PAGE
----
Youngest Americans Are the Most Politically Active on Social Networking Sites
Two-thirds of young adults ages 18-to-24 engage in some sort of political activity on social networking sites.
Most types of political engagement are equally commonplace among Americans of different generations. There are only modest age-related differences when it comes to getting involved in political groups or in-person activities, speaking out publicly in online spaces, or speaking out publicly in offline spaces.
Social networking sites (SNS) stand in contrast to these other venues. Political engagement on social networking sites is especially commonplace among the youngest Americans, as two-thirds (67%) of all 18-24 year olds (and nearly three quarters of those young adults who use social networking sites) engaged in some sort of social network-related political activity in the 12 months preceding our survey. Indeed, the youngest American adults are more likely to engage in political behaviors on social networking sites than in any other venue.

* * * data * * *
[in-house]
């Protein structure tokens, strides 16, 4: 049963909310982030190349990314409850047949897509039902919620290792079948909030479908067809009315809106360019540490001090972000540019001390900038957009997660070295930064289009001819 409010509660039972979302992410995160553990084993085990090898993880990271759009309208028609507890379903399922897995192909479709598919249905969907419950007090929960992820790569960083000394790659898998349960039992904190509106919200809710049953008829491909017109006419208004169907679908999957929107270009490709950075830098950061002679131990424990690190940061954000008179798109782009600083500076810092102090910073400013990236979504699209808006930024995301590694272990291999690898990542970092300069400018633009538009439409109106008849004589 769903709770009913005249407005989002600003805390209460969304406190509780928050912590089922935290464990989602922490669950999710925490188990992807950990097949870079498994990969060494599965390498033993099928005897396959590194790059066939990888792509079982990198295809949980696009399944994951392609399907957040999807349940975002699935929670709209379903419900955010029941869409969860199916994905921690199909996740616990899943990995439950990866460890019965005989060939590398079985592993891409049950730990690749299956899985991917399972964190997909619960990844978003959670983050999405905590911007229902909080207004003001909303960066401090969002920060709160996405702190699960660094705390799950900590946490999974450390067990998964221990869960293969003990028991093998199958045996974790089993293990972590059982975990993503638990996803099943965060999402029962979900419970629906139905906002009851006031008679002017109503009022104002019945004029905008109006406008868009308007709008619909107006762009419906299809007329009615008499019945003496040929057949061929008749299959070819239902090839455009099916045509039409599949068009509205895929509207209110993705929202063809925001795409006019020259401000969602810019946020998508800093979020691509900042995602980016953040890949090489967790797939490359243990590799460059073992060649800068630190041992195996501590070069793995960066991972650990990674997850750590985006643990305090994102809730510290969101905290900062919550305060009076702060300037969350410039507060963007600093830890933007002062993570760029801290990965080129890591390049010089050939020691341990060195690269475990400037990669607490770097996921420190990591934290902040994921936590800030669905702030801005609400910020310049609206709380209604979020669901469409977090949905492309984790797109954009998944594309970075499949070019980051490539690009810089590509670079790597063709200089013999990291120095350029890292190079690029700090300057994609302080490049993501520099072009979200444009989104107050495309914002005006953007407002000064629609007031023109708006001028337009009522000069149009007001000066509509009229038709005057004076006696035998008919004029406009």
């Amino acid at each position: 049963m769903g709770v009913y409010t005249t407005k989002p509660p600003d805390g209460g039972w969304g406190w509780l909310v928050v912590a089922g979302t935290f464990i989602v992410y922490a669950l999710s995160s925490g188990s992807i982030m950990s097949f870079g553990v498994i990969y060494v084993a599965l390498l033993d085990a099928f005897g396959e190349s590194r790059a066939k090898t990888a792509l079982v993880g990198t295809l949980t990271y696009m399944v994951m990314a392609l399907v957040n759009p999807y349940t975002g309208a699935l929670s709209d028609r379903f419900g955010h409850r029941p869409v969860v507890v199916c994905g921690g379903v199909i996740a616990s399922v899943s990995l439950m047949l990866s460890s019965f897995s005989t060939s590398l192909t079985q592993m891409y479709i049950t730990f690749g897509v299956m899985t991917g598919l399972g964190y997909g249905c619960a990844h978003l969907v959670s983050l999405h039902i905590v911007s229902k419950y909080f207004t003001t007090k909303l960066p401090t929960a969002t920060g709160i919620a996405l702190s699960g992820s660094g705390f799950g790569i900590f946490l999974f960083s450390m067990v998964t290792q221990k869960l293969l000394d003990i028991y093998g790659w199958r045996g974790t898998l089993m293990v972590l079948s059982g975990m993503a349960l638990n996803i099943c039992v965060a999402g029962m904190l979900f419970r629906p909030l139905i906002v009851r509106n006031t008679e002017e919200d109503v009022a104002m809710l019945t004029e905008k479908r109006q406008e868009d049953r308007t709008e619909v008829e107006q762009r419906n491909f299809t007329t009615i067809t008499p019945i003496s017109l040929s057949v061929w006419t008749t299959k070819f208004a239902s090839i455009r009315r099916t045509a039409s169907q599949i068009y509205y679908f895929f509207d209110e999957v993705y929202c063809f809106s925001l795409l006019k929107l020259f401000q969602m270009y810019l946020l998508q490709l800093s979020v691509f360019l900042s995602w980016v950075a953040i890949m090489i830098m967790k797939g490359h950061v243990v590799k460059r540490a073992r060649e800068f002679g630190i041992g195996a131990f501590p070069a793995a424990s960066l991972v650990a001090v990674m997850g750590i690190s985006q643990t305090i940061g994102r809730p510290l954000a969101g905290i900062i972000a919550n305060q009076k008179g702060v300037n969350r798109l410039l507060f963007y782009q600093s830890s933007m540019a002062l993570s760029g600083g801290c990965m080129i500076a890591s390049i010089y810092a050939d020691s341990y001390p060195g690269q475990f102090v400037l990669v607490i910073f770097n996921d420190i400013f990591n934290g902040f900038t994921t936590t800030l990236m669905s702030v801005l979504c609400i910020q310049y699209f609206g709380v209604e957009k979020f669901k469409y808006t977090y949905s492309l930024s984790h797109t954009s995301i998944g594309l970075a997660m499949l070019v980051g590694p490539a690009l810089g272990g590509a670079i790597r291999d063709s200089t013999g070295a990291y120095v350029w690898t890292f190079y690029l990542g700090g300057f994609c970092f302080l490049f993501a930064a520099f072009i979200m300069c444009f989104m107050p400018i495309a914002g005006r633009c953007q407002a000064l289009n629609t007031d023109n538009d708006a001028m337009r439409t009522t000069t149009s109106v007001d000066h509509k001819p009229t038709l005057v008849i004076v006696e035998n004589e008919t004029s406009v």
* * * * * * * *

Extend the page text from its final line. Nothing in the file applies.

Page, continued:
Older adults tend to be fairly politically active on social networking sites to the extent that they use them, but are relatively unlikely to use these sites in the first place. So, although nearly six in ten SNS-using seniors are politically active on these sites, that works out to just 13% of all Americans in the 65+ age group.
Overall, there has been major growth in political activity and discussions on social networking sites since 2008. In 2008, 11% of social networking site users said that they used these sites to post political news for others to read — at the time that worked out to just 3% of all adults. In 2012, 28% of SNS users (representing 17% of all adults) said they posted links to political stories or articles and 33% (representing 19% of all adults) said they posted other types of political content on these sites. Read more
Bruce Drake is a senior editor at Pew Research Center.